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5 Movies About Human Rights Lawyers

Lawyers are a popular subject for movies. Depending on the story, they might be portrayed as cutthroat and cold-hearted, or as passionate and willing to sacrifice their well-being for justice. In the real world, human rights lawyers face many challenges. This type of lawyer focuses on human rights violations and the people most often victimized, including women, racial minorities, refugees, and members of the LGBTQ+ community. To see justice fulfilled, lawyers often face off against governments, corporations, and other powerful groups. Harnessing their expertise, lawyers help ensure that human rights are upheld. It would be very difficult to hold abusers accountable without human rights lawyers. Here are five movies about lawyers fighting for justice:

Philadelphia (1993)

Director: Jonathan Demme / Starring: Tom Hanks, Denzel Washington, Mary Steenburgen

Andrew Beckett (Tom Hanks) works as a senior associate at a corporate law firm in Philadelphia. He’s gay but chooses to hide his sexuality. After being fired for misplacing paperwork, which Beckett is not responsible for, he suspects the real reason for his dismissal is that he has AIDS. He decides to sue. Eventually, Beckett finds a personal injury lawyer (Denzel Washington) willing to represent him as his health deteriorates. Philadelphia was one of the first mainstream films to discuss homophobia, homosexuality, and HIV/AIDs. Tom Hanks won an Academy Award for Best Actor, while the film was nominated for Best Original Screenplay. It’s inspired by the real-life story of an attorney who sued for wrongful dismissal in 1987, one of the first AIDS discrimination cases.

Dark Waters (2019)

Director: Todd Haynes / Starring: Mark Ruffalo, Anne Hathaway, Bill Camp

Corporate defense lawyer Robert Bilot (Mark Ruffalo) has his life turned upside down when a farmer (Bill Camp) from his grandmother’s hometown arrives at his office. The man wants Robert’s help investigating the chemical corporation DuPont. Robert is initially unsure of what he can do, but when he visits the farm himself, he grows more and more suspicious. Dark Waters follows Robert’s real-life quest to find the truth, the toll it takes on him, and how he holds DuPont accountable for their deception. While Robert didn’t start as a human rights lawyer, his battle on behalf of those affected by the corporation’s actions certainly qualifies him.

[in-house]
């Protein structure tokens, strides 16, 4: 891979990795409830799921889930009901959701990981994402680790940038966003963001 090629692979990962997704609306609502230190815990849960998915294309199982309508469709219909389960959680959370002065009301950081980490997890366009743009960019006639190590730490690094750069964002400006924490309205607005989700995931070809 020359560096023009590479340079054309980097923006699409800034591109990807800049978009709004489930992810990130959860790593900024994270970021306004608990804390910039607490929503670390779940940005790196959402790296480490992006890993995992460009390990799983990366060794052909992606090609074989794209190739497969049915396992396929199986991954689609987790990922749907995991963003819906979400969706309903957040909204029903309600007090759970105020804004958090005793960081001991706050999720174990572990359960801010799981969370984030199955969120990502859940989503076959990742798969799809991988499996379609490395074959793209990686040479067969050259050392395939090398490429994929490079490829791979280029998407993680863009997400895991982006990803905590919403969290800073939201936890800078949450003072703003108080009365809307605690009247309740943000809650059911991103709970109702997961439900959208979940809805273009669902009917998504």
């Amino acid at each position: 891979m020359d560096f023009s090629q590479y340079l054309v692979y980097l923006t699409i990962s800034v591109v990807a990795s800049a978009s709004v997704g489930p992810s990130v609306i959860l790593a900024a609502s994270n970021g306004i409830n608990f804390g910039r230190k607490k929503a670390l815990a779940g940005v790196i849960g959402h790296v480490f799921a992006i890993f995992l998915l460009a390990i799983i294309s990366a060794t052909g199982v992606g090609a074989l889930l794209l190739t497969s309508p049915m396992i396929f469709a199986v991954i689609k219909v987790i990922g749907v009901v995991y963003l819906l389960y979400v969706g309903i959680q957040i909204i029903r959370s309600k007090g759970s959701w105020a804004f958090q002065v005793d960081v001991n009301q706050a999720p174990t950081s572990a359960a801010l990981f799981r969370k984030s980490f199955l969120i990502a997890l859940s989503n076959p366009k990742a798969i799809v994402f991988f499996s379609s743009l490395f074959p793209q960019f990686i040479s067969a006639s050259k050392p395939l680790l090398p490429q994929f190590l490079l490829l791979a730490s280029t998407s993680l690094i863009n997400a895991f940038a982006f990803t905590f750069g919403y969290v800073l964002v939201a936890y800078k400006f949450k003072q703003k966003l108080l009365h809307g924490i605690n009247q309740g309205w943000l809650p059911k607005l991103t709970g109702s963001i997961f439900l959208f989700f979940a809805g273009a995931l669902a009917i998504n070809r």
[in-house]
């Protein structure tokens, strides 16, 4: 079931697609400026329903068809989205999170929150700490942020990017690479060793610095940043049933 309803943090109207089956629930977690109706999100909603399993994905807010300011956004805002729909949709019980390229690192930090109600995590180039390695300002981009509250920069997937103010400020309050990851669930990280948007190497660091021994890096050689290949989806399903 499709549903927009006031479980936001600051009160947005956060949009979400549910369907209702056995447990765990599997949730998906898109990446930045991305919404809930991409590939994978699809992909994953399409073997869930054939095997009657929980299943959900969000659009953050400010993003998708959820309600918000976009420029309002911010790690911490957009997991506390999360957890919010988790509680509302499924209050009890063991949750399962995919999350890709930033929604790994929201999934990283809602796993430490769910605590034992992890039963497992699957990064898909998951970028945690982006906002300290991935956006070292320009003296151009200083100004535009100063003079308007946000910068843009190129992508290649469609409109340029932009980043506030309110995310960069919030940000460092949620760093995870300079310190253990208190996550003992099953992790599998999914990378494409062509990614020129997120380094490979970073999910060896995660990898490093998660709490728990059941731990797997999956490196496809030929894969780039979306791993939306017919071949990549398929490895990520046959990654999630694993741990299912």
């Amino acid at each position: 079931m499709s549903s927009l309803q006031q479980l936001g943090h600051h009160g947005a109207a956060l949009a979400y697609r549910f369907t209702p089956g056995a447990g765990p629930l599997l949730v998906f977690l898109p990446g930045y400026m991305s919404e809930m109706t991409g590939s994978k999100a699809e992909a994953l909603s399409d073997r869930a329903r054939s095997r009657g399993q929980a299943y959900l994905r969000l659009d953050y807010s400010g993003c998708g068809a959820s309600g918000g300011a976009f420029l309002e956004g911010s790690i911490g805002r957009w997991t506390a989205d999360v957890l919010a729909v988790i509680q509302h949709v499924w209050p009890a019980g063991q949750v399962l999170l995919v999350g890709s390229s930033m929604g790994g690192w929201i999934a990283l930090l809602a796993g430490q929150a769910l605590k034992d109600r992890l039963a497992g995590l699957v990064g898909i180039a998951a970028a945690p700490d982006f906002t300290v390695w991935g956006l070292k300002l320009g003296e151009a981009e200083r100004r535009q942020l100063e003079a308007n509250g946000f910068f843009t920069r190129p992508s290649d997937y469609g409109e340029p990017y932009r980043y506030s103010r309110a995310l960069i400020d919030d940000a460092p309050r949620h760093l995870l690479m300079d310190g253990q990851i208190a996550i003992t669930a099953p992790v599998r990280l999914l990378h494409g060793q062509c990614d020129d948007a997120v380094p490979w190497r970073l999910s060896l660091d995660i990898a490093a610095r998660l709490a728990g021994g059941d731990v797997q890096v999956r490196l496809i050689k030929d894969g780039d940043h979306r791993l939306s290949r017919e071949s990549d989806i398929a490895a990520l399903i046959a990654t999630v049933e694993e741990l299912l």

Shahid (2012)

Director: Hansal Mehta / Starring: Rajkummar Rao, Mohammad Zeeshan Ayyub, Prabhleen Sandhu

This film is based on the short life of Shahid Azmi, an Indian lawyer. During the 1992 Bombay riots, Azmi is arrested. Because he’s young and there isn’t much evidence against him, he’s let off without jail time. As an adult, he is arrested again. This time, he spends seven years in jail based solely on a confession he never actually made. While imprisoned, he takes a distance course and becomes a lawyer. Following his release, Azmi begins defending others accused of terrorism. In 2002, he works as the defense lawyer in a bus bombing case, leading to acquittals and the repeal of the Prevention of Terrorism Act. Passionate and driven, Azmi attracts the ire of many for his work. What will it cost him?

Marshall (2017)

Director: Reginald Hudlin / Starring: Chadwick Boseman, Josh Gad, Kate Hudson

This legal drama centers on one of Thurgood Marshall’s early cases: the State of Connecticut v. Joseph Spell. In this 1940 case, a wealthy white woman accuses her Black chauffeur of rape. The event immediately draws the attention of the media, who create sensationalist headlines. It’s a perfect case to fuel racial stereotypes held by the nation. Marshall, who works as the NAACP’s head lawyer, defends Spell with the help of a local lawyer. While Spell’s boss claims he raped her, Spell has a very different story. Will the truth come out? Thurgood Marshall would go on to work many other civil rights cases and become the first African-American Supreme Court Justice. This film is a great choice for fans of the legal aspects of To Kill A Mockingbird, but who want something based on a true story.

Just Mercy (2019)

Director: Destin Daniel Cretton / Starring: Michael B. Jordan, Jamie Foxx, Brie Larson

Harvard graduate Bryan Stevenson (Michael B. Jordan) moves to Alabama to focus on representing those who can’t afford proper representation. With Eva Ansley (Brie Larson), he starts the Equal Justice Initiative and visits a prison to meet with death row inmates. There, he meets Walter McMillian (Jamie Foxx), a Black man given the death penalty for a murder he didn’t commit. Working within a complex and racist justice system, Stevenson fights to see that justice is done. Just Mercy is based on Stevenson’s award-winning memoir of the same name. Stevenson continues his work defending the human rights of people caught in the criminal justice system. He’s argued (and won) multiple cases at the United States Supreme Court.

About the author

Emmaline Soken-Huberty

Emmaline Soken-Huberty is a freelance writer based in Portland, Oregon. She started to become interested in human rights while attending college, eventually getting a concentration in human rights and humanitarianism. LGBTQ+ rights, women’s rights, and climate change are of special concern to her. In her spare time, she can be found reading or enjoying Oregon’s natural beauty with her husband and dog.